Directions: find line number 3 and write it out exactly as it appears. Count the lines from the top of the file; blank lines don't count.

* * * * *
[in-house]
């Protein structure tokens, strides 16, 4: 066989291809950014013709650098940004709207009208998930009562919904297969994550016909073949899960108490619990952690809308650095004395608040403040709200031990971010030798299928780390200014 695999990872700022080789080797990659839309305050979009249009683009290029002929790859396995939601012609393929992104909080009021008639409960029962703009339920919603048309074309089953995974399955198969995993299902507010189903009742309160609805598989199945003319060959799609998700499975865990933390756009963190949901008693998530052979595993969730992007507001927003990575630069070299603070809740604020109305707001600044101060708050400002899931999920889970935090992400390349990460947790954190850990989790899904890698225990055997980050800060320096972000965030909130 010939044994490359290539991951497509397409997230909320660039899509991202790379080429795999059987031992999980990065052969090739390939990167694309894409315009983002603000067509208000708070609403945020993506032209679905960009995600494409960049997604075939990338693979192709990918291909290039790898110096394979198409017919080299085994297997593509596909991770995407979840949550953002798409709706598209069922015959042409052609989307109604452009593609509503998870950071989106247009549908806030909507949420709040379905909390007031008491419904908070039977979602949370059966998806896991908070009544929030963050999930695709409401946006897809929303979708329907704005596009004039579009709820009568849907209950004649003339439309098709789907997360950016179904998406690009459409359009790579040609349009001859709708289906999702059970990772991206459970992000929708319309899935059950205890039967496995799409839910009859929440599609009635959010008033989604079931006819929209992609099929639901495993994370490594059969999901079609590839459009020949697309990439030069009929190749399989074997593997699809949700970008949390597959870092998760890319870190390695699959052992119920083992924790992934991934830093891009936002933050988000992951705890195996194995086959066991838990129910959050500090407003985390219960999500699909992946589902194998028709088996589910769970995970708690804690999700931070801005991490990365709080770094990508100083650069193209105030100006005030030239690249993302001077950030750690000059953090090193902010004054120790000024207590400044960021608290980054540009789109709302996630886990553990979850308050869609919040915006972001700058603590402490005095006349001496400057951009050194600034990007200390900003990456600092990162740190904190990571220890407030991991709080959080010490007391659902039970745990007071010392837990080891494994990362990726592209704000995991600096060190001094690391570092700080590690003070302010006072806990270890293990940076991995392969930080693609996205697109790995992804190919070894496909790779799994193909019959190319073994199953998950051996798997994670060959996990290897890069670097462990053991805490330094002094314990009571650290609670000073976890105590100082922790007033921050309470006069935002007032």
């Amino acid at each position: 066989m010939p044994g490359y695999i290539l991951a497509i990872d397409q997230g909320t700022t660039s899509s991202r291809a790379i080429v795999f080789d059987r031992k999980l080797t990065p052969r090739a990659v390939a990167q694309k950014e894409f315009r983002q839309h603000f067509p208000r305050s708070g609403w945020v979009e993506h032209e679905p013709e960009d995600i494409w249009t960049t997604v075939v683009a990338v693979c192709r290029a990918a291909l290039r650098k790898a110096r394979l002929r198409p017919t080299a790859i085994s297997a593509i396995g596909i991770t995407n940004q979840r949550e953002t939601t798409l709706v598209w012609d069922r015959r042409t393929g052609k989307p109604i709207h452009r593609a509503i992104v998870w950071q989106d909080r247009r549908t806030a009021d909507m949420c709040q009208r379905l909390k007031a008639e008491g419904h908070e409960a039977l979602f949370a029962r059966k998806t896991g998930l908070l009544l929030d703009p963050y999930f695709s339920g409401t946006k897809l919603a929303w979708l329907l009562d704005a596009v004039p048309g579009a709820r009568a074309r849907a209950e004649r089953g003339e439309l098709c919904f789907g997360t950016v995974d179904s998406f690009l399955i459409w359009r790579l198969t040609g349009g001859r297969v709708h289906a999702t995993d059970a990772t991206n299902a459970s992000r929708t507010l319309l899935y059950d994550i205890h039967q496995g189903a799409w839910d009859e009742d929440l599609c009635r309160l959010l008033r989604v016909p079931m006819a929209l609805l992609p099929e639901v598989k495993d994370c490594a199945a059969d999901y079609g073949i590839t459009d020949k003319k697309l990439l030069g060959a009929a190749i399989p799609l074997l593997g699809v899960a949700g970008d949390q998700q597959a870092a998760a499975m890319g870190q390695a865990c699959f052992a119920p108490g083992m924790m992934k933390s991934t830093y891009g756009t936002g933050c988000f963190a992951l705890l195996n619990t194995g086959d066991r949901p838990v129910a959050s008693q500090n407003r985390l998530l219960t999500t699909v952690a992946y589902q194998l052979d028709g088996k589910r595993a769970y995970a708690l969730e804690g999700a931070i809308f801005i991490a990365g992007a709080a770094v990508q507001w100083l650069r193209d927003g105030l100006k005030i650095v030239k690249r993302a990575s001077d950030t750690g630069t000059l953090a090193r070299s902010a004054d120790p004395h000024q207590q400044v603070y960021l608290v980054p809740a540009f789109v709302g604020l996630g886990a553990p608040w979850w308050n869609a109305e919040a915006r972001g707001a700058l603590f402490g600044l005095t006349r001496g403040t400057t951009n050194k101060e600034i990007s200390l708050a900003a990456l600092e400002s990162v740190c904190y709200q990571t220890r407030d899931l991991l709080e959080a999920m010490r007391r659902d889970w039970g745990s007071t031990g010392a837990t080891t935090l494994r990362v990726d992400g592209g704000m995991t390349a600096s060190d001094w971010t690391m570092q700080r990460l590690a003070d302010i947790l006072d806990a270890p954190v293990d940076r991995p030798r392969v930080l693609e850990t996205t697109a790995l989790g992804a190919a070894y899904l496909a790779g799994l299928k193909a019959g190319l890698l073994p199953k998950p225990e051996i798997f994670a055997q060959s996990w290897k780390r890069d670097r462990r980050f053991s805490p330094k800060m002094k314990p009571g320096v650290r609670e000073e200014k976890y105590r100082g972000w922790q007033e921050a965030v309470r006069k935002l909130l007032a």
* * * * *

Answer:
């Amino acid at each position: 066989m010939p044994g490359y695999i290539l991951a497509i990872d397409q997230g909320t700022t660039s899509s991202r291809a790379i080429v795999f080789d059987r031992k999980l080797t990065p052969r090739a990659v390939a990167q694309k950014e894409f315009r983002q839309h603000f067509p208000r305050s708070g609403w945020v979009e993506h032209e679905p013709e960009d995600i494409w249009t960049t997604v075939v683009a990338v693979c192709r290029a990918a291909l290039r650098k790898a110096r394979l002929r198409p017919t080299a790859i085994s297997a593509i396995g596909i991770t995407n940004q979840r949550e953002t939601t798409l709706v598209w012609d069922r015959r042409t393929g052609k989307p109604i709207h452009r593609a509503i992104v998870w950071q989106d909080r247009r549908t806030a009021d909507m949420c709040q009208r379905l909390k007031a008639e008491g419904h908070e409960a039977l979602f949370a029962r059966k998806t896991g998930l908070l009544l929030d703009p963050y999930f695709s339920g409401t946006k897809l919603a929303w979708l329907l009562d704005a596009v004039p048309g579009a709820r009568a074309r849907a209950e004649r089953g003339e439309l098709c919904f789907g997360t950016v995974d179904s998406f690009l399955i459409w359009r790579l198969t040609g349009g001859r297969v709708h289906a999702t995993d059970a990772t991206n299902a459970s992000r929708t507010l319309l899935y059950d994550i205890h039967q496995g189903a799409w839910d009859e009742d929440l599609c009635r309160l959010l008033r989604v016909p079931m006819a929209l609805l992609p099929e639901v598989k495993d994370c490594a199945a059969d999901y079609g073949i590839t459009d020949k003319k697309l990439l030069g060959a009929a190749i399989p799609l074997l593997g699809v899960a949700g970008d949390q998700q597959a870092a998760a499975m890319g870190q390695a865990c699959f052992a119920p108490g083992m924790m992934k933390s991934t830093y891009g756009t936002g933050c988000f963190a992951l705890l195996n619990t194995g086959d066991r949901p838990v129910a959050s008693q500090n407003r985390l998530l219960t999500t699909v952690a992946y589902q194998l052979d028709g088996k589910r595993a769970y995970a708690l969730e804690g999700a931070i809308f801005i991490a990365g992007a709080a770094v990508q507001w100083l650069r193209d927003g105030l100006k005030i650095v030239k690249r993302a990575s001077d950030t750690g630069t000059l953090a090193r070299s902010a004054d120790p004395h000024q207590q400044v603070y960021l608290v980054p809740a540009f789109v709302g604020l996630g886990a553990p608040w979850w308050n869609a109305e919040a915006r972001g707001a700058l603590f402490g600044l005095t006349r001496g403040t400057t951009n050194k101060e600034i990007s200390l708050a900003a990456l600092e400002s990162v740190c904190y709200q990571t220890r407030d899931l991991l709080e959080a999920m010490r007391r659902d889970w039970g745990s007071t031990g010392a837990t080891t935090l494994r990362v990726d992400g592209g704000m995991t390349a600096s060190d001094w971010t690391m570092q700080r990460l590690a003070d302010i947790l006072d806990a270890p954190v293990d940076r991995p030798r392969v930080l693609e850990t996205t697109a790995l989790g992804a190919a070894y899904l496909a790779g799994l299928k193909a019959g190319l890698l073994p199953k998950p225990e051996i798997f994670a055997q060959s996990w290897k780390r890069d670097r462990r980050f053991s805490p330094k800060m002094k314990p009571g320096v650290r609670e000073e200014k976890y105590r100082g972000w922790q007033e921050a965030v309470r006069k935002l909130l007032a």